Oral History Interview with
Assistant to White House Naval Aide, 1945-46; Special Counsel to the President, 1946-50.
CLARK M. CLIFFORD
Washington, D. C.
April 19, 1971
by Jerry N. Hess
[Notices and Restrictions | Interview Transcript | Additional Clifford Oral History Transcripts | List of Subjects Discussed]
This is a transcript of a tape-recorded interview conducted for the Harry S. Truman Library. A draft of this transcript was edited by the interviewee but only minor emendations were made; therefore, the reader should remember that this is essentially a transcript of the spoken, rather than the written word.
Numbers appearing in square brackets (ex. ) within the transcript indicate the pagination in the original, hardcopy version of the oral history interview.
This oral history transcript may be read, quoted from, cited, and reproduced for purposes of research. It may not be published in full except by permission of the Harry S. Truman Library.
Opened April, 1977
Harry S. Truman Library
[Notices and Restrictions | Interview Transcript | Additional Clifford Oral History Transcripts | List of Subjects Discussed | Top of the Page]
HESS: Mr. Clifford, you have mentioned that two of your first duties in the White House dealt with universal military training and unification of the armed forces. Would you like to begin today's session by covering what you recall on those two subjects?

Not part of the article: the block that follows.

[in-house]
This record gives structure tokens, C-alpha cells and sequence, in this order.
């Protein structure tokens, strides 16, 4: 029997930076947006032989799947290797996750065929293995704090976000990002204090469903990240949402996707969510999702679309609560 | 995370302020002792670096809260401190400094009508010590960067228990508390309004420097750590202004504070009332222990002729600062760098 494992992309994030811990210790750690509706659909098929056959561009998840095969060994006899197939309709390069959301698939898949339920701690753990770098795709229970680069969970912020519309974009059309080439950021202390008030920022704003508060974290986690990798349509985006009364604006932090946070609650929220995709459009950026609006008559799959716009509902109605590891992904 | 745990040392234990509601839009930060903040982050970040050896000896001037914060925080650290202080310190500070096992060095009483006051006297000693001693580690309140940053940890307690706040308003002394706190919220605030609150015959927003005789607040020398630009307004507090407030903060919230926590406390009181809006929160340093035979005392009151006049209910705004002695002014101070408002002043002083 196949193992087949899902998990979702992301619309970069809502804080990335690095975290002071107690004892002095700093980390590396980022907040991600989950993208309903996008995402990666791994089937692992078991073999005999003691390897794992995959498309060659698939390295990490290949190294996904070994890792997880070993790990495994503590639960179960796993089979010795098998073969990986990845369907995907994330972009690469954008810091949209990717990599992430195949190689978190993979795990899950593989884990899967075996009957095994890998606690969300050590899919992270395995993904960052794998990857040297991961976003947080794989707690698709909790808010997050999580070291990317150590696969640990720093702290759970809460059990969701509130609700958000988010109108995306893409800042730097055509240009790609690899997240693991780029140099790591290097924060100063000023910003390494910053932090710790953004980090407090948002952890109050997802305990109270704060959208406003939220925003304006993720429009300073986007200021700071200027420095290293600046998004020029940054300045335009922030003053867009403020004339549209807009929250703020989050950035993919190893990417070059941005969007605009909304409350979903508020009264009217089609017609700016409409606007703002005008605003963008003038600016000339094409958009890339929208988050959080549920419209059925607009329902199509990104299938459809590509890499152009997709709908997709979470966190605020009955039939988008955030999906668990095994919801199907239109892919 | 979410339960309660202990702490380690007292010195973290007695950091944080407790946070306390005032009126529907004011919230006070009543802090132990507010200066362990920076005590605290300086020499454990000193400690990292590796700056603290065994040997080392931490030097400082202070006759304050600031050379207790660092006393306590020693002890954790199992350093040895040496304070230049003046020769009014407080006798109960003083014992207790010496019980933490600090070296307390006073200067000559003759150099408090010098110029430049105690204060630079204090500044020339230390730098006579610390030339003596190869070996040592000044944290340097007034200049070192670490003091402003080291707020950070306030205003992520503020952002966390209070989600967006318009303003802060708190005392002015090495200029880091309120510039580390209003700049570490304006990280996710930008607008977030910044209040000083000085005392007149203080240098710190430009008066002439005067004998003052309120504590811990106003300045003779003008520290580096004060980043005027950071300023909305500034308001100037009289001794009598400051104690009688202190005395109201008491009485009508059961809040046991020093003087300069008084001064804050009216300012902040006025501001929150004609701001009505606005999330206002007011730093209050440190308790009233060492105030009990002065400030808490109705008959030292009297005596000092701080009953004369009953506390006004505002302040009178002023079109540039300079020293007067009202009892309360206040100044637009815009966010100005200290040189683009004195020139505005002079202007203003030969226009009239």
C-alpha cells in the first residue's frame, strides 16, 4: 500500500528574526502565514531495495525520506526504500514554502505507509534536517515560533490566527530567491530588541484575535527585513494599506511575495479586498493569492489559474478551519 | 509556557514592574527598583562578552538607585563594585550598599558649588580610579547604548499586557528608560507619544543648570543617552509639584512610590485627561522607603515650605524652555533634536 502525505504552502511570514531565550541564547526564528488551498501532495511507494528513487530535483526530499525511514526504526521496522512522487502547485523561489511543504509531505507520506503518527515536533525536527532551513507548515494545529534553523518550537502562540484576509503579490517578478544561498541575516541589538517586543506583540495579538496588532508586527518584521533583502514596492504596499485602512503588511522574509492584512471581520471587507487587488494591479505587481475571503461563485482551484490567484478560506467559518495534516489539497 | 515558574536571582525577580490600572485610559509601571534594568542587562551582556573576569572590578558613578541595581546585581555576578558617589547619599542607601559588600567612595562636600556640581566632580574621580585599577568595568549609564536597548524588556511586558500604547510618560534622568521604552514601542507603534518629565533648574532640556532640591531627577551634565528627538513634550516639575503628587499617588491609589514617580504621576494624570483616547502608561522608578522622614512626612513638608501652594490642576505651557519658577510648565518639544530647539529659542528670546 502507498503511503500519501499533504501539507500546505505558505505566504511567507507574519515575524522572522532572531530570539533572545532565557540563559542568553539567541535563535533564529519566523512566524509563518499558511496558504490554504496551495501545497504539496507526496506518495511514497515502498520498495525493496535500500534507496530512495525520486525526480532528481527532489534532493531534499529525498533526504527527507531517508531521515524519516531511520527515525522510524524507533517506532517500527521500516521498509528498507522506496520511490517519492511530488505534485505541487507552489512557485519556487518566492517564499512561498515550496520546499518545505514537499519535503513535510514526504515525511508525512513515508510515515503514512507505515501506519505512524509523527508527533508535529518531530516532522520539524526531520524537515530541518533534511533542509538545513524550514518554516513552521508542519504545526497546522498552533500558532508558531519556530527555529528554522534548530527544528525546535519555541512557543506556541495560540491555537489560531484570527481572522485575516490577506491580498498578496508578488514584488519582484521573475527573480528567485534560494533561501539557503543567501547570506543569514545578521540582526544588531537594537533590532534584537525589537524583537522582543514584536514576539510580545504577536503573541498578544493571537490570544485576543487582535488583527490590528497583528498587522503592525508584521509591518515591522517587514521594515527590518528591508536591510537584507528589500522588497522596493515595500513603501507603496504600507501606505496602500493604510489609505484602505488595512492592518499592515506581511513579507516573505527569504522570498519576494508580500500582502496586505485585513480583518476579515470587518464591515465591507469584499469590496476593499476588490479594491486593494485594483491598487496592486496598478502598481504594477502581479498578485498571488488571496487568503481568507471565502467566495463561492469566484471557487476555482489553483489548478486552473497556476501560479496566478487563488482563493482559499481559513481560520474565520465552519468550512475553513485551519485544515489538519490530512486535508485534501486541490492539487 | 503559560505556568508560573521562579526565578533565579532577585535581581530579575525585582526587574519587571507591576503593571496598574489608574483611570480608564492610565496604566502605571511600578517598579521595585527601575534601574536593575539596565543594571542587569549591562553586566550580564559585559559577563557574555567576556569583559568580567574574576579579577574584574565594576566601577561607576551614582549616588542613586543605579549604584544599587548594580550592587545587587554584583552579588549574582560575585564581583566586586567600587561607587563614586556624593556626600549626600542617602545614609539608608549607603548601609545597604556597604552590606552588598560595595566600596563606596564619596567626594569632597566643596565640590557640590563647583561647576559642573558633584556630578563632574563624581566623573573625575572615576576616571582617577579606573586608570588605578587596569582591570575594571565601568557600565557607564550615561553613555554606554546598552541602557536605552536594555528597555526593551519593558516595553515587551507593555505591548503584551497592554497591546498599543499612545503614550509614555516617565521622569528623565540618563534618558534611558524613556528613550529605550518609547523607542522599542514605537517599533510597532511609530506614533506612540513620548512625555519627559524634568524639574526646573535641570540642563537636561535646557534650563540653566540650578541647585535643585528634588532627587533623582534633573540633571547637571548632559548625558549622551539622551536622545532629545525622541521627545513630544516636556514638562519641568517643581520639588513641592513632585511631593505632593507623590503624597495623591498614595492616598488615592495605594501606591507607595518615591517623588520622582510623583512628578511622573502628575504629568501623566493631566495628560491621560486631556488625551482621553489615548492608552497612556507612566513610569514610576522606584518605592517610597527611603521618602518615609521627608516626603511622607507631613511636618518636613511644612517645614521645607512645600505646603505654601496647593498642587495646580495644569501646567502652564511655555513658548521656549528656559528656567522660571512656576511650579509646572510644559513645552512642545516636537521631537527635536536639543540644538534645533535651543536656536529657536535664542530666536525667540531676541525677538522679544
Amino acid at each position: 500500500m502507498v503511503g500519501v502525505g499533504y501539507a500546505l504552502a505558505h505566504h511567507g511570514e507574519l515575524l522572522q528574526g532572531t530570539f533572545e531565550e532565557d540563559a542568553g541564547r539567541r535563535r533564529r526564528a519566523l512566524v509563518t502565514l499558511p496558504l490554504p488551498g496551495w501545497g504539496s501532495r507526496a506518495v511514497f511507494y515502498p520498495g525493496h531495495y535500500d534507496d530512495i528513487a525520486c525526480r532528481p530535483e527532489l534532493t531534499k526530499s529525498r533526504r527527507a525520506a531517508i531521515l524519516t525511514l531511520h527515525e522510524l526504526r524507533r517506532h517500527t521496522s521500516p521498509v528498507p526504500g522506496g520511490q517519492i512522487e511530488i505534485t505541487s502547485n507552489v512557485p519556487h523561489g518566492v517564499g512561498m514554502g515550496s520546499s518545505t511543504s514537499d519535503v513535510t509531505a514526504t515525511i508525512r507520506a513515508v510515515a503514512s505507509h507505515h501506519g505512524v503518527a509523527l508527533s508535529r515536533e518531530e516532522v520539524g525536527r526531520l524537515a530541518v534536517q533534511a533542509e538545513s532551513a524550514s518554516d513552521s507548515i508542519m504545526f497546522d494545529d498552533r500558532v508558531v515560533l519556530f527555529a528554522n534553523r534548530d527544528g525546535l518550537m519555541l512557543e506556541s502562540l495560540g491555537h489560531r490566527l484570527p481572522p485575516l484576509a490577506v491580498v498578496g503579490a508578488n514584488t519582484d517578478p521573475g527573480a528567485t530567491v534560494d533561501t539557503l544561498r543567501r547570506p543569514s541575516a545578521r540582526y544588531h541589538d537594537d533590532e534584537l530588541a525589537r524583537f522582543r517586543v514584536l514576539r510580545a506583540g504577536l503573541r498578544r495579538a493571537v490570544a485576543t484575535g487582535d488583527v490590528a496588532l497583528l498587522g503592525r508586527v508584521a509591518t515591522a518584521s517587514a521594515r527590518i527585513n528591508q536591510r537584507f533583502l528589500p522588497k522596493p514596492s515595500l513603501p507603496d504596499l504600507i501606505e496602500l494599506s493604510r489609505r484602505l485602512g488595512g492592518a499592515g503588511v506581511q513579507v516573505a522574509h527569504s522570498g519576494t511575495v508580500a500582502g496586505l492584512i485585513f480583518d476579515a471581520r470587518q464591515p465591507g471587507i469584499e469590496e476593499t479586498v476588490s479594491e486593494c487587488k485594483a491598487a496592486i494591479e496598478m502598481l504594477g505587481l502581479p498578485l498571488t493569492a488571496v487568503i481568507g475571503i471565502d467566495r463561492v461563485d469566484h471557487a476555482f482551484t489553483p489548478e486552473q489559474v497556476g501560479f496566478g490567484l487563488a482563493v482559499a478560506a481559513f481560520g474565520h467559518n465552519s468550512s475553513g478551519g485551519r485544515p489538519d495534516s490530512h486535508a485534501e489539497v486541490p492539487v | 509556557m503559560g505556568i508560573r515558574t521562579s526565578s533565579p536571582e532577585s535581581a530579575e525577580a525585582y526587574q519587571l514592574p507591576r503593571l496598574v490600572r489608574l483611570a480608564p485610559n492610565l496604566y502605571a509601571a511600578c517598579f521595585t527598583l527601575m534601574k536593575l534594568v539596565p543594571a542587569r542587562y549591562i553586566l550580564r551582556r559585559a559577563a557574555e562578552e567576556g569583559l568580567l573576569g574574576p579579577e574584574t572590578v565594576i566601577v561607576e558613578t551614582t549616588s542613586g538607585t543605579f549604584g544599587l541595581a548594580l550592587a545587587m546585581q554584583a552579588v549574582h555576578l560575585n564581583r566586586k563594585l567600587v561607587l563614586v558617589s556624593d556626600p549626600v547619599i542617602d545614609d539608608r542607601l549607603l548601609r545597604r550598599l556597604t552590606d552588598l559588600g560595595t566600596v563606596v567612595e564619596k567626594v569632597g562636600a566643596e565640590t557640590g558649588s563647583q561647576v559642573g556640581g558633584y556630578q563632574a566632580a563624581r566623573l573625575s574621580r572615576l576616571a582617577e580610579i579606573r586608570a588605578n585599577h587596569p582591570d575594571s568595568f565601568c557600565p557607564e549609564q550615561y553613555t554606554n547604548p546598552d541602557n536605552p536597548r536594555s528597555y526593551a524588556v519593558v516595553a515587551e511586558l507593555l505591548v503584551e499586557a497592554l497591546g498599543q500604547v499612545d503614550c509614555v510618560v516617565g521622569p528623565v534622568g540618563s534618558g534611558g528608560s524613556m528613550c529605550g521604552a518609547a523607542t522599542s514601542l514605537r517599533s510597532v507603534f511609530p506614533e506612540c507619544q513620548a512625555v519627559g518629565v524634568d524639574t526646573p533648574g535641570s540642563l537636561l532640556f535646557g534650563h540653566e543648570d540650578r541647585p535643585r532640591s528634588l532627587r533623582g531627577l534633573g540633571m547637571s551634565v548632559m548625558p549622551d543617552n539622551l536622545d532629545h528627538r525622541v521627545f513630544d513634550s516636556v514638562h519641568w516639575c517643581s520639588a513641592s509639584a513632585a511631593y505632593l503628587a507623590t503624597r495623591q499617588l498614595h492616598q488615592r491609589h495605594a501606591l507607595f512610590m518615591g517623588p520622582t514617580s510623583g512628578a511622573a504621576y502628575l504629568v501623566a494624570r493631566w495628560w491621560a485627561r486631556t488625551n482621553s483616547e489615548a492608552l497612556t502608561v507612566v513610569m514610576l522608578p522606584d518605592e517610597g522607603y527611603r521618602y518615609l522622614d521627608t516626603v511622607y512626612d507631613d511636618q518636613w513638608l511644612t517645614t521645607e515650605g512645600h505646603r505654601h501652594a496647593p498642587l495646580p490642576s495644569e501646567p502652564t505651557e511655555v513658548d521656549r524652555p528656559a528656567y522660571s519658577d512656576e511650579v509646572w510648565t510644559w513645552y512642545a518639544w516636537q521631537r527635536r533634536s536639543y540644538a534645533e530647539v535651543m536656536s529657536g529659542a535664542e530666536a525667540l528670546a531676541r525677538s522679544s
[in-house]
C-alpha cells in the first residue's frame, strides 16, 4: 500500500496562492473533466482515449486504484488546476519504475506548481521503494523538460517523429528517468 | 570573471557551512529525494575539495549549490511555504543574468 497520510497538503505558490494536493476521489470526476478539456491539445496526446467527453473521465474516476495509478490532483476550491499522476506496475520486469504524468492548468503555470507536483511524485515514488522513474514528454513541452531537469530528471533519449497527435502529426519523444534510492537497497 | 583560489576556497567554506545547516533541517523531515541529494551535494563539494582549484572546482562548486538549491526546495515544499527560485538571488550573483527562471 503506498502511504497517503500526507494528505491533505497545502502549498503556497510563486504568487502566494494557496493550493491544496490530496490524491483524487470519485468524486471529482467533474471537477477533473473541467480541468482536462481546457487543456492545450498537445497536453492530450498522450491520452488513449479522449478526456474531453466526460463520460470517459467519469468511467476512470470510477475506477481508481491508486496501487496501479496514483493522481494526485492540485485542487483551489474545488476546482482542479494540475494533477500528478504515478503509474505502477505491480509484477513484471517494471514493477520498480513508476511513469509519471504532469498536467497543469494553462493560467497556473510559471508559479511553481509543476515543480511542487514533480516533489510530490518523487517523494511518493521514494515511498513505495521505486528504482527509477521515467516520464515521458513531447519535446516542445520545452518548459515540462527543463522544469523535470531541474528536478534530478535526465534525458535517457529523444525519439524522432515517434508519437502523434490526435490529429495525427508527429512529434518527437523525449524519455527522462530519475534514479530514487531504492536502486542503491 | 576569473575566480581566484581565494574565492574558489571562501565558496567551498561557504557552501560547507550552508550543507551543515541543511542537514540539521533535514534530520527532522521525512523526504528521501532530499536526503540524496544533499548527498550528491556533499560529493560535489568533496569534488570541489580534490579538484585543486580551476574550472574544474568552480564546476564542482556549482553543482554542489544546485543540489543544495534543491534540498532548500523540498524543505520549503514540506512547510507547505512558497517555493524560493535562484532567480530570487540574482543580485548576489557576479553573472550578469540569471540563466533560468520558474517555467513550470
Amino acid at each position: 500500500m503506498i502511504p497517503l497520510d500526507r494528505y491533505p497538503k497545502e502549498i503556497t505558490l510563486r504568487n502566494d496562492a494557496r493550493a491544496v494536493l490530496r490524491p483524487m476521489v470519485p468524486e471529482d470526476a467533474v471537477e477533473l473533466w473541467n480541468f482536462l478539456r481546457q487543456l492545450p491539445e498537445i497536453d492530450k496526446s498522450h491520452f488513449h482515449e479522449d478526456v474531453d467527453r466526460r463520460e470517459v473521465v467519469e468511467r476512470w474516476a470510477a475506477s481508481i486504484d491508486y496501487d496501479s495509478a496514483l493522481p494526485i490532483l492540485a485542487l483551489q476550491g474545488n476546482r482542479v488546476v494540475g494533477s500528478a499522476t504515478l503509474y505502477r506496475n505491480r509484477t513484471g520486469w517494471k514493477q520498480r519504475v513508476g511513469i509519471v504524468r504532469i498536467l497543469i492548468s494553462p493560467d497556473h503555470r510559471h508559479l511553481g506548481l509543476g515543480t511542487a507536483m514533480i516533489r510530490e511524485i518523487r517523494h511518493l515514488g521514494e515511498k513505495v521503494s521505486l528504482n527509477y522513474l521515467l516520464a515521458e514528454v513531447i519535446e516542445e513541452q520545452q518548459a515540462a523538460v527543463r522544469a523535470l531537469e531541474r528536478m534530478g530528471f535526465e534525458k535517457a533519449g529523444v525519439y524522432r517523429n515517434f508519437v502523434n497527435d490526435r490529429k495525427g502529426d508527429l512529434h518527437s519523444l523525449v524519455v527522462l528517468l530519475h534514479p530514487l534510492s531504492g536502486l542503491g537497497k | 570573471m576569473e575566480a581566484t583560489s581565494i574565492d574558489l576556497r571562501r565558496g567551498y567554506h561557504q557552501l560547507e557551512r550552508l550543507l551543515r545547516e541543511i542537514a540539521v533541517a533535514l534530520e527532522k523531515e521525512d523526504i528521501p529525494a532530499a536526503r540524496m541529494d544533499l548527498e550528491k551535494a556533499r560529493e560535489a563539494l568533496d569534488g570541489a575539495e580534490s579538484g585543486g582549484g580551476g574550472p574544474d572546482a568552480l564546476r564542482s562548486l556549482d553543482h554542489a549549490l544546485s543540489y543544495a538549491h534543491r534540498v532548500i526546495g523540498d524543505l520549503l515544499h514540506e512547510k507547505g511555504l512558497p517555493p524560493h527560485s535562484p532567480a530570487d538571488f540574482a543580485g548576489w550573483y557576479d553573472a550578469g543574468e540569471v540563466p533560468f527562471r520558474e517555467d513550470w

CLIFFORD: Yes, sir. The first assignment, which came during the summer or fall of 1945, was to conduct an inquiry into the background of the whole subject of universal military training.
President Truman had the feeling at the time that it would be of tremendous aid to this country in facing any other danger, and possible war, to have a backlog of trained men. We have gone through very difficult times in World War II, training an army quickly after we became involved following Pearl Harbor in 1941.
I recall President Truman stating that we were slow in getting a military force into action because of our lack of trained men. I also recall him commenting on the fact that it was a national scandal, that so many of our young men were unable to pass the minimum Army test from the physical standpoint.
I do not recall the percentage, but it was inordinately high; something close perhaps to a third of our young men had physical defects of one kind or another. President Truman thought it would be of great benefit to the country to have our young men appear at a certain age and at a certain point in their educational process, go through a rigid physical, and take the rudimentary and elementary basics of military training. Then after a period of time, they could leave and go back into civilian life. When the call ever came, these men would constitute a solid
core around which a military organization could be built and built expeditiously.
I checked into the whole background of it. I found that at one time former Senator [James Wolcott] Wadsworth had researched the subject and believed deeply in it. As we got into it more deeply and we checked with leaders in a number of different areas in the country, I believe we all concluded, at that time, that it would be impossible to get the necessary legislation through the Congress. There was such a reaction after the Second World War; people wanted to forget the war, and hoped that this time that this was the last war. So many of our leaders and formulators of public opinion were opposed to it that President Truman reluctantly dropped the idea.
I turn now to the second of the early assignments; that is a study of the possible unification